‘WA: The Essence of Japanese Design’ Book Review

Sacred rope (Shimenawa), 17th century

Sacred rope (Shimenawa), 17th century

‘WA: The Essence of Japanese Design’ by Rossella Menegazzo and Stefania Piotta, Phaidon Press 2014, Hardback £49.95

Traditionally bound in an appealing Japanese style, featuring folded pages bound with striking red cord, WA is a tactile treat for the senses. Applied abstract designs on the covers indicate this is no ordinary book.  Delve into WA and you’ll discover a cleverly curated collection of Japanese design, full of the dichotomies integral to Japanese culture; modern v. traditional, ornate v. simple, quirky v. urbane. From bento boxes, to calligraphy brushes, to kimono-inspired Kenzo designs, the objects are divided by their materials of manufacture (such as: Wood / Bamboo / Lacquer). Fascinating introductions by the authors/curators precede each section.

Juice skin packaging, 'Haptic - Awakening the Senses', Takeo Paper Show, 2004, Naoto Fukusawa, Tetra Prisma Aseptic; fibres

Juice skin packaging, ‘Haptic – Awakening the Senses’, Takeo Paper Show, 2004, Naoto Fukusawa, Tetra Prisma Aseptic; fibres

Japanese design is infused with a lesser understood belief system than Buddhism: Shinto. This is elegantly deconstructed in ‘The Origin of Japanese Design’ by Kenya Hara (designer and art director of Muji). I’d often wondered, yet never found out, what is in a Shinto shrine. It may, frankly, only take a google search to find this kind of information, but what matters is how it is presented, and here is presented powerfully and unpretentiously with a superb series of small diagrams. The answer is: nothing. Nothing is in a Shinto shrine. Yet, that nothing, that emptiness, represents the potential for all life energy to be present there.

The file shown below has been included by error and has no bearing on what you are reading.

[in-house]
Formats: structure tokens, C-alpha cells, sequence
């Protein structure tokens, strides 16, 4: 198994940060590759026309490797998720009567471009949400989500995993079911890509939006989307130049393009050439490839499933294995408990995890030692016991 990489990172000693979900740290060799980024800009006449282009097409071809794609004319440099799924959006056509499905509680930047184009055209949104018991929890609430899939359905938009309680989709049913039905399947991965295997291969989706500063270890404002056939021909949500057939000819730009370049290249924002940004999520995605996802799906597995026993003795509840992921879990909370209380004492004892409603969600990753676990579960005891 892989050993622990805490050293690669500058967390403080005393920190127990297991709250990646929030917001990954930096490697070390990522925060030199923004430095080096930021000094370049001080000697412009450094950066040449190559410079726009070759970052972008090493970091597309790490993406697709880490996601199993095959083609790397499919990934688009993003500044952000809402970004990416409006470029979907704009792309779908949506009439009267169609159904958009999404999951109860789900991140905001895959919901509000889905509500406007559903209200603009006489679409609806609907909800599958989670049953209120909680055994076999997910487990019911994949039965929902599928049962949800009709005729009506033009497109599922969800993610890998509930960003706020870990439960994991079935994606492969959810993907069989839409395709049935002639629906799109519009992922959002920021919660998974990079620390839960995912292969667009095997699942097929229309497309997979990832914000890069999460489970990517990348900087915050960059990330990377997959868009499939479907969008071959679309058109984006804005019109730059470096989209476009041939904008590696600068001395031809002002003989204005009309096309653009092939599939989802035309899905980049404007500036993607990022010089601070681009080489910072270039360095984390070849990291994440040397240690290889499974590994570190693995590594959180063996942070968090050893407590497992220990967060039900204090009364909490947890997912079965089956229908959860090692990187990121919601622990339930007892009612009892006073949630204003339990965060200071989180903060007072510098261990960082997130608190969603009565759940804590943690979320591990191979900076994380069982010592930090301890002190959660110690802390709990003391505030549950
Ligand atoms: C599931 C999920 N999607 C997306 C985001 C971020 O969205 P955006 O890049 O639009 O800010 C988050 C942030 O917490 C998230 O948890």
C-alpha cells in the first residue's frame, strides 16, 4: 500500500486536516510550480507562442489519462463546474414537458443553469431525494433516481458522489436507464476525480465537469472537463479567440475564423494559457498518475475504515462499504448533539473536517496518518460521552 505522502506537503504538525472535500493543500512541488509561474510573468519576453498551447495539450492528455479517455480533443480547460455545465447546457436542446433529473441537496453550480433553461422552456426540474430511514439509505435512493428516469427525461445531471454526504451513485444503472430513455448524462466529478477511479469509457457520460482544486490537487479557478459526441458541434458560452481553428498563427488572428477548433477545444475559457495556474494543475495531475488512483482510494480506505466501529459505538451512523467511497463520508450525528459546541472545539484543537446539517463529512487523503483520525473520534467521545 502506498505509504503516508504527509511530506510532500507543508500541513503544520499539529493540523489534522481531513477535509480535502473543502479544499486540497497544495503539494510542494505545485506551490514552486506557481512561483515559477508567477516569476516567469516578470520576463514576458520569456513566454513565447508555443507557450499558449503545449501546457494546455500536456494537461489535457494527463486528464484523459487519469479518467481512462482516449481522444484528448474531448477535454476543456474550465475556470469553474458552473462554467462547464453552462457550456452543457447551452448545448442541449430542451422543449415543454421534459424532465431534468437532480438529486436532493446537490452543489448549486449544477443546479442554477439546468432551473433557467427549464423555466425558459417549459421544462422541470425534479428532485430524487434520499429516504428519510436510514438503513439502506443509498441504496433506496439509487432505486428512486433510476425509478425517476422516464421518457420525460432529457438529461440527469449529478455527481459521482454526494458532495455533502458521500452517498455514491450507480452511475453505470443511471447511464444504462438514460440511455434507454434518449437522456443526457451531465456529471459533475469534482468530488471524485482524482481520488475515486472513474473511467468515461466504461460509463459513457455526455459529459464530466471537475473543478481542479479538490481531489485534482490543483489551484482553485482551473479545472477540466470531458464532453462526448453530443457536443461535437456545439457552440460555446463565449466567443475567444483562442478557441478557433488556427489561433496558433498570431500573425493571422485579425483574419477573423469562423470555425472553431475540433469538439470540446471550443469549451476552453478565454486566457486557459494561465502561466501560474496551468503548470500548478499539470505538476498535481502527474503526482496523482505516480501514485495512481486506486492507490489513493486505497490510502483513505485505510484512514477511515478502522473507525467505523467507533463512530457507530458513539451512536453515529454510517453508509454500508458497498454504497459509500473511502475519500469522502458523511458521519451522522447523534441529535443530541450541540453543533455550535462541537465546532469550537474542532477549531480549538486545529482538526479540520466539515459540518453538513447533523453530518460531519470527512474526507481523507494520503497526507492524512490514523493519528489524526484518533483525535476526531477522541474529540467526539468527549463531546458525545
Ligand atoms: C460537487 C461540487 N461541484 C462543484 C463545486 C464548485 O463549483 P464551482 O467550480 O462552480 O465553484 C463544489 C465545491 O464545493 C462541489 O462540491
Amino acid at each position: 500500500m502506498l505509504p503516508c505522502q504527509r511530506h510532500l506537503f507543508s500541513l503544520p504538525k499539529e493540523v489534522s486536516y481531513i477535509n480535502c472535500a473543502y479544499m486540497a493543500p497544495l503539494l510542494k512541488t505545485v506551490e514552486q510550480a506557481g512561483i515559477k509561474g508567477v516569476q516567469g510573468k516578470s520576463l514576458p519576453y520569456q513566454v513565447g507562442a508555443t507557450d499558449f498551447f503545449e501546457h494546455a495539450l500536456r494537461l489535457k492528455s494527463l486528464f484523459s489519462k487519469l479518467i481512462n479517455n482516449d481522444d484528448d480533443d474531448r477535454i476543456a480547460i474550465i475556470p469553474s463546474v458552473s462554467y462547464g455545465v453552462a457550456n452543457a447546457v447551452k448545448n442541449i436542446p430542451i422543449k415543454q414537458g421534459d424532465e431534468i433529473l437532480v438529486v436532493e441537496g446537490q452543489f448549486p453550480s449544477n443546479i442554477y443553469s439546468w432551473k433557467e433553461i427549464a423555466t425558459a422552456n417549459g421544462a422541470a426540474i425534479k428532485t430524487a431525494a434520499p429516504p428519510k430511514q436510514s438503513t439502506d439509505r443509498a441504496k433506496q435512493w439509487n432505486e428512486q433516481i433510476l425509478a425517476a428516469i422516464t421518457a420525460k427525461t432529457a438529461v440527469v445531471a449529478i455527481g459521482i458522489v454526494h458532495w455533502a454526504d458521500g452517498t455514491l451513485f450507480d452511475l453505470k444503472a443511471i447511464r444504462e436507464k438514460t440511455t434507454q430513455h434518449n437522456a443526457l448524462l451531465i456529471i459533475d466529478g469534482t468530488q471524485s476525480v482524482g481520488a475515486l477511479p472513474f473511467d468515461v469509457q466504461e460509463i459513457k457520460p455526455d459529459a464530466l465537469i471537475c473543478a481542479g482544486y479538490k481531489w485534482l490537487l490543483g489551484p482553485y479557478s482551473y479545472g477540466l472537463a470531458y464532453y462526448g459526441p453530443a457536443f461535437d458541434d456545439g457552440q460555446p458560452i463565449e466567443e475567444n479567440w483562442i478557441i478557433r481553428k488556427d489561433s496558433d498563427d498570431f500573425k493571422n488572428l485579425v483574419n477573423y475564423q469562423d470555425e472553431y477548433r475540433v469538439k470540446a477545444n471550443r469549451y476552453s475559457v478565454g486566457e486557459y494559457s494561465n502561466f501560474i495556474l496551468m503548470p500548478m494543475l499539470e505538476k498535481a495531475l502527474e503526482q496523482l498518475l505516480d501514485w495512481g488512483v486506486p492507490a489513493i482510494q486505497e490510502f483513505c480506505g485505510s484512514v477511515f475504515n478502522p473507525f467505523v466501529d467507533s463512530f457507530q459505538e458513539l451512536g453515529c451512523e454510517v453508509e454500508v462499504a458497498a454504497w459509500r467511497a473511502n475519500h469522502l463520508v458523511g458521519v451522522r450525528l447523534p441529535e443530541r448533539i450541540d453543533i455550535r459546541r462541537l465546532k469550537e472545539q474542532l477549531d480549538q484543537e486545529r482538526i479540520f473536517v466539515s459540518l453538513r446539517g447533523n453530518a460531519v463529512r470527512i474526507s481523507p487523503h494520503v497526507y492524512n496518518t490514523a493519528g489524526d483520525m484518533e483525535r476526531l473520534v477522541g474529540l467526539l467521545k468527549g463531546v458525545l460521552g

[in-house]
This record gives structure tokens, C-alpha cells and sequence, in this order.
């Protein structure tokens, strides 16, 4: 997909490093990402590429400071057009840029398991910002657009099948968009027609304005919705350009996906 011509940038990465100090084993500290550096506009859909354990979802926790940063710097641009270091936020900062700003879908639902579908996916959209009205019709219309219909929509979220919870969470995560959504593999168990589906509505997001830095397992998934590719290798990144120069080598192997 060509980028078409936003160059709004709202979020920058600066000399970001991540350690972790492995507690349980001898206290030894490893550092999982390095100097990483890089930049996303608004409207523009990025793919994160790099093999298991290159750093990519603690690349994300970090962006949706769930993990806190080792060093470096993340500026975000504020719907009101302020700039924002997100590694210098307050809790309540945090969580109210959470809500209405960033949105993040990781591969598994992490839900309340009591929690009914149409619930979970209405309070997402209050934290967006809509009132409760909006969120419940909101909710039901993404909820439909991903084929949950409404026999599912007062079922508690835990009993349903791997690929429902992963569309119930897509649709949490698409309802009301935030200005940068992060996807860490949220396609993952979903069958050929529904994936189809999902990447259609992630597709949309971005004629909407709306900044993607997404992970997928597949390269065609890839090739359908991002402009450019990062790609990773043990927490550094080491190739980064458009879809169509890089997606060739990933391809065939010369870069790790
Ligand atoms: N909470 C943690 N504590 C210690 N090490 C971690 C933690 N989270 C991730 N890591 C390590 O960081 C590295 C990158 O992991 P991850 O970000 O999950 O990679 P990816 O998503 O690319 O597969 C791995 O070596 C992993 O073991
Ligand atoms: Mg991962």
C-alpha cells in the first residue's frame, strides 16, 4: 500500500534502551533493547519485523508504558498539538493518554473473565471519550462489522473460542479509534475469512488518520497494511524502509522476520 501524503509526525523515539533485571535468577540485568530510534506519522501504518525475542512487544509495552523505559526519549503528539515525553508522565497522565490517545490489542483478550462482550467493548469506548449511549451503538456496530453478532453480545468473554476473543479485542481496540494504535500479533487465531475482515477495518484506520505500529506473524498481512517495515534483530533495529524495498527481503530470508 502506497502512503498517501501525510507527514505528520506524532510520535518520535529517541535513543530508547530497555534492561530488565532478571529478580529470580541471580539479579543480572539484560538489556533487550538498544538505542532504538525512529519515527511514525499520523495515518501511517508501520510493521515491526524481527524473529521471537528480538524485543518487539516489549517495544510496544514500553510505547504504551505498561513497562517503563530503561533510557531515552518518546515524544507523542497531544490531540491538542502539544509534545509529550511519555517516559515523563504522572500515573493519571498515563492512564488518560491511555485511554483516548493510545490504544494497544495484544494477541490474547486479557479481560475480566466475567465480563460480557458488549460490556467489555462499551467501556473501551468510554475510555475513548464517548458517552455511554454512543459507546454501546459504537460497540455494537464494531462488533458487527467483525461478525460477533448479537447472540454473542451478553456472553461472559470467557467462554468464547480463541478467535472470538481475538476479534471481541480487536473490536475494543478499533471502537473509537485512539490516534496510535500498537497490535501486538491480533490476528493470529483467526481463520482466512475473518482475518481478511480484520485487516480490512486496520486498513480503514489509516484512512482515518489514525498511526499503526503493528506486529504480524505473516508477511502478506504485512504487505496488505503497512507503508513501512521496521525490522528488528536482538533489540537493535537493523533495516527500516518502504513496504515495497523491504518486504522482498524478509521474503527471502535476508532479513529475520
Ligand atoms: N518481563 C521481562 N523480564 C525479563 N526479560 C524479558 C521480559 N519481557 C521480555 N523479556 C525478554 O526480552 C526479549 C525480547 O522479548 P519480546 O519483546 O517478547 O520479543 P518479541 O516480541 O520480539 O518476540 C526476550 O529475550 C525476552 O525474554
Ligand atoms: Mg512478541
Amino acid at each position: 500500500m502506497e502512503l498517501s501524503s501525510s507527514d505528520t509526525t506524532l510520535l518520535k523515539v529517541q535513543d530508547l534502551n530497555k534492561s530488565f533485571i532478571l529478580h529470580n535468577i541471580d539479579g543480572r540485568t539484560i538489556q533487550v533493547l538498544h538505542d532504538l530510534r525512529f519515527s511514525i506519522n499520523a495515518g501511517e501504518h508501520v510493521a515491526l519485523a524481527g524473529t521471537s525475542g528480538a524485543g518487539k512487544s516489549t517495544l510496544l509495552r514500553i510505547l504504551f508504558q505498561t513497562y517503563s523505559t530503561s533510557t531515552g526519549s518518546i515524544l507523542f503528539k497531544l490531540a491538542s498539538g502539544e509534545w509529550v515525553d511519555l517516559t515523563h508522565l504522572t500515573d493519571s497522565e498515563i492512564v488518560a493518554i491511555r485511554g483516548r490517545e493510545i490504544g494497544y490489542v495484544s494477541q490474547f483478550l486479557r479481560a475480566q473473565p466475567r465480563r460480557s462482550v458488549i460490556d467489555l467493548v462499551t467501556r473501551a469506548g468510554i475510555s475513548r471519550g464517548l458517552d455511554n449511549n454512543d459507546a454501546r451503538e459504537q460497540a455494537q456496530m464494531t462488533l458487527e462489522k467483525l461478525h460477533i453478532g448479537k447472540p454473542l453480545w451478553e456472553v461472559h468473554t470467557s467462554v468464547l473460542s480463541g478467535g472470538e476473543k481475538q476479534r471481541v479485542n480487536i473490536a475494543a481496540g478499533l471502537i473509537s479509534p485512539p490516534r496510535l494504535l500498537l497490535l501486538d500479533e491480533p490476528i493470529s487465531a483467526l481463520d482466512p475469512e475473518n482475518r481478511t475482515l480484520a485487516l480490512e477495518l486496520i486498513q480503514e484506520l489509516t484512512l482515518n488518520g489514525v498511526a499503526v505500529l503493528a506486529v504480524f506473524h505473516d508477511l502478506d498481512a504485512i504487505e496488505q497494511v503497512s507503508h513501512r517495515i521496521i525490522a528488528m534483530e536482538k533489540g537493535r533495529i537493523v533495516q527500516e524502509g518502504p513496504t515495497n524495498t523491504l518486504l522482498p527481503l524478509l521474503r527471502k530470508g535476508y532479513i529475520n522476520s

Bambi chair, 2012, Takeshi Sawada; Oak, walnut, synthetic fur

Bambi chair, 2012, Takeshi Sawada; Oak, walnut, synthetic fur

Mind blown, I move on to the seemingly more solid materials sections, which highlight key concepts such as this one, which ‘distinguishes Japanese culture from Western culture: the former based on the lightness an impermanence of wood, the latter on the solidity and permanence of stone.’ (Piotti, p.20).  Flipping through centuries in 250 key objects.

Wonder-full from cover to cover, WA examines the philosophy behind design and, ultimately, the phrase itself ‘WA’ – which refers ‘not only to the concept of harmony and peace but to Japan and Japanese culture itself’. Recommended to all who want to more deeply journey into the amazing world of design originating from Japanland.

You can see more images and buy the the book here, on Phaidon’s website.

Thanks so much to Phaidon for the review copy.

WA: The Essence of Japanese Design’

 

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